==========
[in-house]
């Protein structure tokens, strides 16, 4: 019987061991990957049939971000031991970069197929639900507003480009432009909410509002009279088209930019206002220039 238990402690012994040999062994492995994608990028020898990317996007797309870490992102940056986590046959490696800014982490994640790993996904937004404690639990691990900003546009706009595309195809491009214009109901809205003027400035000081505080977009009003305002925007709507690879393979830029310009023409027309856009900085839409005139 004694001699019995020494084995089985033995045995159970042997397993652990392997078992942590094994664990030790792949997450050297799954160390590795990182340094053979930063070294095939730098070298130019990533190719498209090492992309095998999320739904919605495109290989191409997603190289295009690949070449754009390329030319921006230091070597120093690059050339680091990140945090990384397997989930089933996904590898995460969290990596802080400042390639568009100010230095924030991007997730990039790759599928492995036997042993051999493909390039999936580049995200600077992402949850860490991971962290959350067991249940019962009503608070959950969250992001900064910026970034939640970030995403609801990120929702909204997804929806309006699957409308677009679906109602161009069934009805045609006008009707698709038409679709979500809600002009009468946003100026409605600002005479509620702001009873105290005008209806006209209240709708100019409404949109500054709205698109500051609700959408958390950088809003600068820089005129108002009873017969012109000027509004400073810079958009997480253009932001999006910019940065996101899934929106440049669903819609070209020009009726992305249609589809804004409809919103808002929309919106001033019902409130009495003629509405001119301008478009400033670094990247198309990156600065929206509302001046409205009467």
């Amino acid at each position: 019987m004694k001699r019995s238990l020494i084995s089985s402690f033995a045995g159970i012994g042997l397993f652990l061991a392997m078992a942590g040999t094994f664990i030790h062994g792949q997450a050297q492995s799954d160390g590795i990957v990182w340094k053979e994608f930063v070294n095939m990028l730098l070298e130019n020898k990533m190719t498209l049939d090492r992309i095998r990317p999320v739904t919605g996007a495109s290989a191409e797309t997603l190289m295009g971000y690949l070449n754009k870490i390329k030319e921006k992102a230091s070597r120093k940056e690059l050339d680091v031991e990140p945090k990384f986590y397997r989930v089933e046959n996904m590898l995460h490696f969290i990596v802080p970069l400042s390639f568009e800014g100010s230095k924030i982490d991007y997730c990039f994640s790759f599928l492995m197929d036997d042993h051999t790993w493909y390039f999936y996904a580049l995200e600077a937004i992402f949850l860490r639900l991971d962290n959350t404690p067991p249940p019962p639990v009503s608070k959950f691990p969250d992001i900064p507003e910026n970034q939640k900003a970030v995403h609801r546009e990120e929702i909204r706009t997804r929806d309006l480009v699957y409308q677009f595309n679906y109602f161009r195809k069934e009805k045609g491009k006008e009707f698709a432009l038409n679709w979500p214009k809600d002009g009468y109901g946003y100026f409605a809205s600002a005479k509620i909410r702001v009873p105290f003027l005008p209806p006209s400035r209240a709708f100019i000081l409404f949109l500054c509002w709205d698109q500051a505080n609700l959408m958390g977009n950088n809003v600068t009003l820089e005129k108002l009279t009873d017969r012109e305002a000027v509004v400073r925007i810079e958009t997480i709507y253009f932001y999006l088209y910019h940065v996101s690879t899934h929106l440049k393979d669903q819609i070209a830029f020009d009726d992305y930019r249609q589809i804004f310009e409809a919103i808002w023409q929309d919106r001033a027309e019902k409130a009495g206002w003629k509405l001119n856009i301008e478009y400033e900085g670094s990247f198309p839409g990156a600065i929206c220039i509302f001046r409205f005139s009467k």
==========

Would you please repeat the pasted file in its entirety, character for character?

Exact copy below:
[in-house]
């Protein structure tokens, strides 16, 4: 019987061991990957049939971000031991970069197929639900507003480009432009909410509002009279088209930019206002220039 238990402690012994040999062994492995994608990028020898990317996007797309870490992102940056986590046959490696800014982490994640790993996904937004404690639990691990900003546009706009595309195809491009214009109901809205003027400035000081505080977009009003305002925007709507690879393979830029310009023409027309856009900085839409005139 004694001699019995020494084995089985033995045995159970042997397993652990392997078992942590094994664990030790792949997450050297799954160390590795990182340094053979930063070294095939730098070298130019990533190719498209090492992309095998999320739904919605495109290989191409997603190289295009690949070449754009390329030319921006230091070597120093690059050339680091990140945090990384397997989930089933996904590898995460969290990596802080400042390639568009100010230095924030991007997730990039790759599928492995036997042993051999493909390039999936580049995200600077992402949850860490991971962290959350067991249940019962009503608070959950969250992001900064910026970034939640970030995403609801990120929702909204997804929806309006699957409308677009679906109602161009069934009805045609006008009707698709038409679709979500809600002009009468946003100026409605600002005479509620702001009873105290005008209806006209209240709708100019409404949109500054709205698109500051609700959408958390950088809003600068820089005129108002009873017969012109000027509004400073810079958009997480253009932001999006910019940065996101899934929106440049669903819609070209020009009726992305249609589809804004409809919103808002929309919106001033019902409130009495003629509405001119301008478009400033670094990247198309990156600065929206509302001046409205009467």
């Amino acid at each position: 019987m004694k001699r019995s238990l020494i084995s089985s402690f033995a045995g159970i012994g042997l397993f652990l061991a392997m078992a942590g040999t094994f664990i030790h062994g792949q997450a050297q492995s799954d160390g590795i990957v990182w340094k053979e994608f930063v070294n095939m990028l730098l070298e130019n020898k990533m190719t498209l049939d090492r992309i095998r990317p999320v739904t919605g996007a495109s290989a191409e797309t997603l190289m295009g971000y690949l070449n754009k870490i390329k030319e921006k992102a230091s070597r120093k940056e690059l050339d680091v031991e990140p945090k990384f986590y397997r989930v089933e046959n996904m590898l995460h490696f969290i990596v802080p970069l400042s390639f568009e800014g100010s230095k924030i982490d991007y997730c990039f994640s790759f599928l492995m197929d036997d042993h051999t790993w493909y390039f999936y996904a580049l995200e600077a937004i992402f949850l860490r639900l991971d962290n959350t404690p067991p249940p019962p639990v009503s608070k959950f691990p969250d992001i900064p507003e910026n970034q939640k900003a970030v995403h609801r546009e990120e929702i909204r706009t997804r929806d309006l480009v699957y409308q677009f595309n679906y109602f161009r195809k069934e009805k045609g491009k006008e009707f698709a432009l038409n679709w979500p214009k809600d002009g009468y109901g946003y100026f409605a809205s600002a005479k509620i909410r702001v009873p105290f003027l005008p209806p006209s400035r209240a709708f100019i000081l409404f949109l500054c509002w709205d698109q500051a505080n609700l959408m958390g977009n950088n809003v600068t009003l820089e005129k108002l009279t009873d017969r012109e305002a000027v509004v400073r925007i810079e958009t997480i709507y253009f932001y999006l088209y910019h940065v996101s690879t899934h929106l440049k393979d669903q819609i070209a830029f020009d009726d992305y930019r249609q589809i804004f310009e409809a919103i808002w023409q929309d919106r001033a027309e019902k409130a009495g206002w003629k509405l001119n856009i301008e478009y400033e900085g670094s990247f198309p839409g990156a600065i929206c220039i509302f001046r409205f005139s009467k």